Floods Create Havoc in Africa

Floods Create Havoc in Africa

 

In the past three months, floods have ravaged many African nations including Ghana and Togo in the west, as well as Sudan, Uganda, Somalia, and Kenya in the central and eastern regions. At least 200 people have died and hundreds of thousands have been displaced in these countries. Half a million people across the West African region have been hit by the heavy rains in the past 3 months. Tens of thousands of homes have been destroyed and swathes of crops on which the region depends have been washed away. In Uganda, at least 21 people have died since August, and in Ghana the floods have left about 32 people dead and made 260,000 homeless. The rain, linked to ocean temperature changes, has caught African governments off guard and many of the worst-affected regions are remote from major capitals and thus humanitarian access is difficult.

The Ugandan government declared a state of emergency in the worst flood-affected areas, allowing funds to be diverted directly to the relief effort.  The International Federation of the Red Cross and Red Crescent Societies say flood emergencies in Africa have risen sharply in recent years moving from only five in 2004 to more than 40 so far this year. Among the agencies planning to deal with the aftermath of the flooding is the UN Food and Agriculture Organization, (FAO) which is working with many African governments to assess the impacts of the floods and actual damages to agriculture.

In Ghana, which also is under a state of emergency, the United Nations Office for the Coordination of Humanitarian Affairs (UNOCHA) said a field assessment has shown that 260,000 people have been affected. Market prices for local food items have doubled for most commodities and the lack of safe drinking water remains another major concern. Also, the floods have caused misery for children already at risk of hunger and disease.  But the response to this major natural disaster is slow and is not receiving much global attention. Major international organizations such as  the Red Cross, Oxfam, UNICEF, and World Food Program (WFP), are busy debating the long term consequences of the floods instead of giving enough immediate assistance to the people who have been displaced. Along with the need to prevent and treat possible outbreak of diseases, immediate requirements are shelter and food, as many houses and crops have been washed away.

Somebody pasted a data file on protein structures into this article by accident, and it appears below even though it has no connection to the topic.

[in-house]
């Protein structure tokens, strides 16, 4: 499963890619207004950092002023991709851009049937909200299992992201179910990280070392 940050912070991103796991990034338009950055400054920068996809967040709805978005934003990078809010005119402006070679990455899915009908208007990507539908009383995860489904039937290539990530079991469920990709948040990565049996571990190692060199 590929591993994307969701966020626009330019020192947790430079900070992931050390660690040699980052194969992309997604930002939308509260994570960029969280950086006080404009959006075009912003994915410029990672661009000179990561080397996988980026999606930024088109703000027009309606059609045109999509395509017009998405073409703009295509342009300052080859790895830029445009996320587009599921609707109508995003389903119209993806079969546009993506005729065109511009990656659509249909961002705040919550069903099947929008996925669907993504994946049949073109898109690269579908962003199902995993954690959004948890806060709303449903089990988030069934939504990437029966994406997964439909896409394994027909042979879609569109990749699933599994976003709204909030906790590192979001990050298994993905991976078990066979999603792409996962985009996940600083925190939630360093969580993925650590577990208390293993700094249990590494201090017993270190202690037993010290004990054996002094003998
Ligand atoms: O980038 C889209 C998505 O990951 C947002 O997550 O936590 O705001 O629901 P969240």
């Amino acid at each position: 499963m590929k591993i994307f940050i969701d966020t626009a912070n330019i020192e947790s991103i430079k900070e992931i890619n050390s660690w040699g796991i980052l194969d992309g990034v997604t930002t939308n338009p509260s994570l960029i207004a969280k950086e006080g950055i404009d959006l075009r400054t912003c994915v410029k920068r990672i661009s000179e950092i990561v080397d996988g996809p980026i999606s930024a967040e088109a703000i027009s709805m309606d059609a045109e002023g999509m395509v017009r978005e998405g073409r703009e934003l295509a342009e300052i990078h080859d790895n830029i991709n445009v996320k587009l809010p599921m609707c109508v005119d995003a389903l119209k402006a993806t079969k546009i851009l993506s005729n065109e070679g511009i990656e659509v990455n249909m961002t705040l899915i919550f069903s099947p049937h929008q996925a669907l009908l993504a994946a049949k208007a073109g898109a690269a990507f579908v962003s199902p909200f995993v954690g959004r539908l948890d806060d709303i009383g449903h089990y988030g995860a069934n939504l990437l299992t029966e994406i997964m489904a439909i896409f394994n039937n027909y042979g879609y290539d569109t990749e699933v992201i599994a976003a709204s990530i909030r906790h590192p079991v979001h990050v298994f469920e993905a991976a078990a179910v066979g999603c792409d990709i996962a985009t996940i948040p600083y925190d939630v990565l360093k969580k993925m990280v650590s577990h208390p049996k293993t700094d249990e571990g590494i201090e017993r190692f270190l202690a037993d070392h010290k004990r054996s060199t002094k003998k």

In Uganda, the US has allegedly made a paltry donation of $500,000; Germany has provided the equivalent of about $700,000 for emergency food aid; Japan has given a cash donation of $100,000; while other organizations have given assistance in the form of clothing and food.  The emergency appeal made by the Federation of the Red Cross for Ghana and Togo at first, then extended to Burkina Faso, has received little response.  $2.1 million US dollars is expected to be raised in total for about 90,000 people who have been affected by the flood.

US environmental lobby group International Rivers Network (IRN) said climate change, coupled with rapid population growth, deforestation and other forms of land degradation are set to trigger a serious humanitarian crisis in the African continent. The impacts of climate change will range from effects on agriculture (and thus further endangering food security), sea-level rise (and thus accelerating erosion of coastal zones), intensity of natural disasters, species extinction and the spread of vector-borne diseases.

There is a need for adequate preparation by African countries to contain any reoccurrence of severe floods in the future. The daunting problems of conflicts, HIV/AIDS, and poverty that have ravaged the continent have occupied the attention of many African countries in the past three decades.  Now is the time to devote adequate attention to issues of climate change and efficient use of natural resources to reduce carbon emissions.

AFJN joins other organizations in calling for more international assistance from the U.S in response to this humanitarian crisis that is occurring in much of Africa.

-Joseph Effiong

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